If possible, translate the games and activities kids are doing in real life.  If they are enjoying an alphabet tracing app, prepare some worksheets that highlight the same skills.  If they’re playing Angry Birds (or watching you), set up your own Angry Birds course in the house.  If they’re watching Dr. Who, consider working on a project based on a theme of the show.  Screen time’s positive or negative effects are often all what you make of them.

How to Track Kids’ Online and Internet Activity

How to Track Kids’ Online and Internet Activity

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By now, most families have embraced the idea of keeping the family computer in a common area as one way to monitor their kids’ online activity, but laptops and smartphones have made the web accessible virtually anywhere. Since it’s a smart idea for parents to keep tabs on where their kids are going online, the reality of today’s mobile generation is that parents need technological help.  While we recommend conversation and open dialogue above all else, part of your family’s Internet agreement should also be that you will learn how to track and monitor kids’ online activity, including installing software that will provide access to records of all their Internet searches. That said, by all means, be up-front with your kids about this plan, as you don’t want them to think you are spying them, and also because many times the simple knowledge that their parents will be checking in is enough of a deterrent to keep children from going where they shouldn’t.

Even though many computers and web browsers come with these features built in, we recommend checking out these additional programs that provide monitoring and other safeguards to help kids have a positive online experience.

Web Watcher Kids

Web Watcher bills itself as an online chaperone, and encourages users to think of its software as a parenting tool.  It serves not only as a block against and filter for inappropriate websites, but records Internet and general computer usage, giving parents the option to block access to sites or activities based on what their kids are doing. Web Watcher costs about a hundred bucks, however, so peace of mind won’t come cheap.

Net Nanny

As one of the best-known brands of parental control and monitoring software, Net Nanny not only allows for tracking and viewing of kids’ online activity across all the popular social networks, but it also provides tools for positive and healthy Internet experiences for kids.  Utilizing Net Nanny’s timers, filters and porn blockers helps parents enjoy knowing that are kids are protected beyond just what they’re finding on their own in their monitoring reports.  There’s also NetNanny for mobile devices, too – an Android version is currently available, and an iOS version is coming soon.  Net Nanny costs $40 per year per computer and $20 per year per mobile device and makes a good beginning point if you’re looking to learn how to track and monitor kids’ online activity, and enjoy some control over Internet interactions and searches.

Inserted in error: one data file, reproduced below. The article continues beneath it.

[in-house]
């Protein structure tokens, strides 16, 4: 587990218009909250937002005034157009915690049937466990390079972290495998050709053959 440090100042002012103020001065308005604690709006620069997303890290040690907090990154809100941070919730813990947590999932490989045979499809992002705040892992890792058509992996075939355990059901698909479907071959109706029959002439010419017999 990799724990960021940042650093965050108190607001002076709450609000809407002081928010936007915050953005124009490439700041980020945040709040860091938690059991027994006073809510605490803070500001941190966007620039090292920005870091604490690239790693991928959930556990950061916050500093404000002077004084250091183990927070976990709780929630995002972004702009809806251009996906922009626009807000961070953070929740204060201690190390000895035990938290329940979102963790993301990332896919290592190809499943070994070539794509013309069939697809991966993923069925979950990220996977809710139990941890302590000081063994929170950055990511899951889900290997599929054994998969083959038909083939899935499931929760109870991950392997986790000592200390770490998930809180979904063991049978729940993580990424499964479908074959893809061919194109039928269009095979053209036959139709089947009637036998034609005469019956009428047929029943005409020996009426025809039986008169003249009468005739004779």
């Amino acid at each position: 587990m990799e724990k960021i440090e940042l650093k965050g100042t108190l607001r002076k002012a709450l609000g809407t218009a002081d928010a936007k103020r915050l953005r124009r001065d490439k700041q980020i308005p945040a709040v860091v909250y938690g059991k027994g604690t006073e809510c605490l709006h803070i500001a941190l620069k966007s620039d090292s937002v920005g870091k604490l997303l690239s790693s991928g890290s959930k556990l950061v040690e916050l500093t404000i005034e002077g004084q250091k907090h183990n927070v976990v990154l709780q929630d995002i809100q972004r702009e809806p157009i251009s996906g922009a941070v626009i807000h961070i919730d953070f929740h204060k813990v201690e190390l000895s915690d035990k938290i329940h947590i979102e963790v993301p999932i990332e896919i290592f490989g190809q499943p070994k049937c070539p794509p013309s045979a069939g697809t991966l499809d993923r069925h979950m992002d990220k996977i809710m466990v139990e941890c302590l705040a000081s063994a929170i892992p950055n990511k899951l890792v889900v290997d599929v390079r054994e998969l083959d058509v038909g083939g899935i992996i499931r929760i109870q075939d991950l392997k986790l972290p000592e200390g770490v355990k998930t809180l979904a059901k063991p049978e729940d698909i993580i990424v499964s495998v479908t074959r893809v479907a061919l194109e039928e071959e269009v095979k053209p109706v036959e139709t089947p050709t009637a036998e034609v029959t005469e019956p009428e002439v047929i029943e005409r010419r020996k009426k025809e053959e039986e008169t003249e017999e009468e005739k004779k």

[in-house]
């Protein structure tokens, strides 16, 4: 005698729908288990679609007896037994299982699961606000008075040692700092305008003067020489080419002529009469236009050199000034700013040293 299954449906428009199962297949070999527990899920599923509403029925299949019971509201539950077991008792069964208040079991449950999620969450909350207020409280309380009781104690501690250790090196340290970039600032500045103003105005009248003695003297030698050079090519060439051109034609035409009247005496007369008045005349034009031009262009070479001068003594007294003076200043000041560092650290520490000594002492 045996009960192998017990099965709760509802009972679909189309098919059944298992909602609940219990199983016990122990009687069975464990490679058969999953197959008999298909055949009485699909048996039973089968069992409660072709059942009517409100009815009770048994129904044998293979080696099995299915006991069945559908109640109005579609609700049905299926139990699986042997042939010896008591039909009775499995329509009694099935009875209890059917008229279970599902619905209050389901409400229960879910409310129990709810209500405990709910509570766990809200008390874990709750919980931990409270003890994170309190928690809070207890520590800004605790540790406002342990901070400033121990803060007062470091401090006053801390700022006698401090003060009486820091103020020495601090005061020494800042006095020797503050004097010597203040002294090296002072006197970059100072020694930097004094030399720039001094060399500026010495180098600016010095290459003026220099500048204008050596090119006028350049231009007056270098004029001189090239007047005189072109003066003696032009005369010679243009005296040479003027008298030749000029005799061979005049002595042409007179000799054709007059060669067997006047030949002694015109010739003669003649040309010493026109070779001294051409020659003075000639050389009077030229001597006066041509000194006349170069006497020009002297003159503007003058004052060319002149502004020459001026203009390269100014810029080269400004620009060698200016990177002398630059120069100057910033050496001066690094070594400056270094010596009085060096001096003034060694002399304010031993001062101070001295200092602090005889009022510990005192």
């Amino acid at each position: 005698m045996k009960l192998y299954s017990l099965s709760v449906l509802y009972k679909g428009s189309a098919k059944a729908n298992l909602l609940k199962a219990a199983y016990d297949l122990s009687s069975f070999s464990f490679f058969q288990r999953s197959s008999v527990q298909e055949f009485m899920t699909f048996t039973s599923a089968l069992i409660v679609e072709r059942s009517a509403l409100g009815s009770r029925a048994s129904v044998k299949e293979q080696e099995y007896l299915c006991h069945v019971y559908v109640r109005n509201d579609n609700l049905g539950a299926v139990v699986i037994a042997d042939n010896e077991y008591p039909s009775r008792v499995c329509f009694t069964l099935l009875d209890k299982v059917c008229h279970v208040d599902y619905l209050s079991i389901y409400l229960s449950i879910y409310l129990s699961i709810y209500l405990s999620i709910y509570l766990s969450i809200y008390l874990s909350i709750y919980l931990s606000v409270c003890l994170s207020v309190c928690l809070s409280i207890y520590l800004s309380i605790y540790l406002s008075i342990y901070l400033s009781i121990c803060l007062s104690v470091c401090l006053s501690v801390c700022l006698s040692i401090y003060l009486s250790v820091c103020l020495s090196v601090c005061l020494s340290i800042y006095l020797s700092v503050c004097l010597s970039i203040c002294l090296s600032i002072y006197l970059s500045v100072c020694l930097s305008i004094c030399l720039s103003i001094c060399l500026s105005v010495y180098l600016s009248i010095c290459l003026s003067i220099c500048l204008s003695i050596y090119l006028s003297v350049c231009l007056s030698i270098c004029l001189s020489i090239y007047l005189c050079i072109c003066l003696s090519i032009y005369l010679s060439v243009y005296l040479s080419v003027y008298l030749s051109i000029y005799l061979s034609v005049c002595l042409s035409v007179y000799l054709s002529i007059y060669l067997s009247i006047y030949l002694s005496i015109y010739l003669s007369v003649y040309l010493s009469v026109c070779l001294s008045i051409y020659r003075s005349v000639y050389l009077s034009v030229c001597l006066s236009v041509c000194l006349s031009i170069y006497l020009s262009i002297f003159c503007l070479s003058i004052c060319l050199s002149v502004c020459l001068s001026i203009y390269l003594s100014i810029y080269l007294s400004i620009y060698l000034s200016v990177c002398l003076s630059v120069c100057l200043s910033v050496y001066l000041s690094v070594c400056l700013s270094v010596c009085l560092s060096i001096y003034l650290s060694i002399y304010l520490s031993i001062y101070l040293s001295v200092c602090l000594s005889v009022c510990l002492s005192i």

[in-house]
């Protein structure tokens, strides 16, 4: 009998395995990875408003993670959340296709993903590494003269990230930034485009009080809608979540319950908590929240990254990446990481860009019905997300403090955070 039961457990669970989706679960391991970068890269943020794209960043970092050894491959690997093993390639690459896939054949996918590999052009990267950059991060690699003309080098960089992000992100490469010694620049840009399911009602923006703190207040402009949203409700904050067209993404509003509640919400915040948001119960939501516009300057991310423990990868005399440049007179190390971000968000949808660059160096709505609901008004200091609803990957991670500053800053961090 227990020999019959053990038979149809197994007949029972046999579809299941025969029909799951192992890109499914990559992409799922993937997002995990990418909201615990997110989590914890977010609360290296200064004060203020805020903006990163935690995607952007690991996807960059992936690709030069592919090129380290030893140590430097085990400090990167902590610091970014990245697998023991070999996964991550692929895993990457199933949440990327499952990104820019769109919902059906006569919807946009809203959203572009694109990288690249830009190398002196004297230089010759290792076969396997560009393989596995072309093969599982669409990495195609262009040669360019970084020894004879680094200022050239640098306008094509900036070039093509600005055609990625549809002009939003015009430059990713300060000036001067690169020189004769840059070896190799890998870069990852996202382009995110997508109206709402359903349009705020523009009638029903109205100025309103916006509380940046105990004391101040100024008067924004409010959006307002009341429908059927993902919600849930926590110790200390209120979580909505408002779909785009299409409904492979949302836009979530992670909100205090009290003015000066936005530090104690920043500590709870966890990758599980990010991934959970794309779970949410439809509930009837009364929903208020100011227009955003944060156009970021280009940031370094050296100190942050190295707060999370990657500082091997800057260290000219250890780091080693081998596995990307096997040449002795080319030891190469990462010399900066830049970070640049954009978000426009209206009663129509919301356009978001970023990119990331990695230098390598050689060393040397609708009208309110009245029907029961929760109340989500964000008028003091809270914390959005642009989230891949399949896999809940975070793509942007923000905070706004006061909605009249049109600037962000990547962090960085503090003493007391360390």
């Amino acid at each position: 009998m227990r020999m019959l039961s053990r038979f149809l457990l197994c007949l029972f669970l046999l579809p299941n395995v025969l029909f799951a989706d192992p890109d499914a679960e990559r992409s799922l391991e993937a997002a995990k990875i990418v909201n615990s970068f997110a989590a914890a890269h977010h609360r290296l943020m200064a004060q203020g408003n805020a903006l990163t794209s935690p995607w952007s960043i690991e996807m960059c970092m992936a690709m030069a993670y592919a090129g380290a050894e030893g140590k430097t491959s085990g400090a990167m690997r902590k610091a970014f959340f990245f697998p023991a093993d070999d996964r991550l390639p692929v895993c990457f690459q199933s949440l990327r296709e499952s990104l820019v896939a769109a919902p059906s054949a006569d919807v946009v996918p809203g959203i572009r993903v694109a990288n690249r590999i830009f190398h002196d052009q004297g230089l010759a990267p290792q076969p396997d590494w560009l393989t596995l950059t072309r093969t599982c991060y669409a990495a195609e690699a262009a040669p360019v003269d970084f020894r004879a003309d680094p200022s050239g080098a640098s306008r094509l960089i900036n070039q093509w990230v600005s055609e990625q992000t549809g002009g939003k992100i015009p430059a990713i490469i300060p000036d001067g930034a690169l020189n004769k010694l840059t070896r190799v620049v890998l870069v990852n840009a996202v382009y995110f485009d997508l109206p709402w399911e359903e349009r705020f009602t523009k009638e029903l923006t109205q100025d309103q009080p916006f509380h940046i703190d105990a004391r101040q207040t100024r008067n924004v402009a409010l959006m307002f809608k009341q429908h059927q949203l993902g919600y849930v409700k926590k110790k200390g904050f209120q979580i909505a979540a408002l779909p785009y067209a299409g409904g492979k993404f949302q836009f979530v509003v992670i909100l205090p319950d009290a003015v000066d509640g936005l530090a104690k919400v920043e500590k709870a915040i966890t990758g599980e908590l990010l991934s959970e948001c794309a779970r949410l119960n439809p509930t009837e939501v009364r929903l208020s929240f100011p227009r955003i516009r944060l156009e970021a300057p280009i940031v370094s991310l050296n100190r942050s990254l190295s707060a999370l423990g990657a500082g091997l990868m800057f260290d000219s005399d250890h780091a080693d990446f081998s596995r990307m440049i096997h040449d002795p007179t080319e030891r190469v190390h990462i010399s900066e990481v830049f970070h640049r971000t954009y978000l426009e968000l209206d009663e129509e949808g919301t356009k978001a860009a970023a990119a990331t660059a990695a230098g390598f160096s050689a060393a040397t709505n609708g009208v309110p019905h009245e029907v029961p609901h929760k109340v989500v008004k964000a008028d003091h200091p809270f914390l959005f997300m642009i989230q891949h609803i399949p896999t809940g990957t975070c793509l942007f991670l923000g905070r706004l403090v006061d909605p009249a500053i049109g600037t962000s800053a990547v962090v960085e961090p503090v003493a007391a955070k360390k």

Cybersitter offers a great value for families, with the ability to install it on up to three computers for $40 a year.  You can create your own custom block and allow lists, record e-mails and Facebook activity, and also set certain times when specific sites can be accessed (and when they can’t).   Some of the controls and features require parents to be more computer literate than the average person, but if you’re trying to keep up with your kids’ activity online, you need to be willing to expand your tech-savviness.

Norton Online Family

The Norton Online Family suite of products allows families to set time limits, filter web content and receive reports and summaries of usage and activity.  While the full range of services is only $30 a year, there’s also a free version which provides basic monitoring and limiting capabilities.  If you’re looking for a  great way to start monitoring to get a feel for it, Norton Online Family is a great option.


Designed for homes and small businesses, eBlaster captures incoming and outgoing e-mail, texts and chats from your PC, and can send you instant updates.  It also monitors activity across social networks such as Facebook and can send you daily updates (or hourly if you choose).  With a cost of $100, eBlaster seems best suited for those who suspect there may be a problem, but seems a little strong if you’re just trying to keep an eye on your kids.


Mobicip has emerged as a leader in smartphone monitoring and web filtering, allowing for broad blocking, filtering and parental controls, all of which can apply to all your family’s mobile devices.  And better yet, settings can be easily tweaked from a computer.  Mobicip offers online reports of activity and time logs, and can also send these out via scheduled e-mails.   Basic filtering is available for a one-time fee of $5, and the full suite of features costs $10 per year on top of that.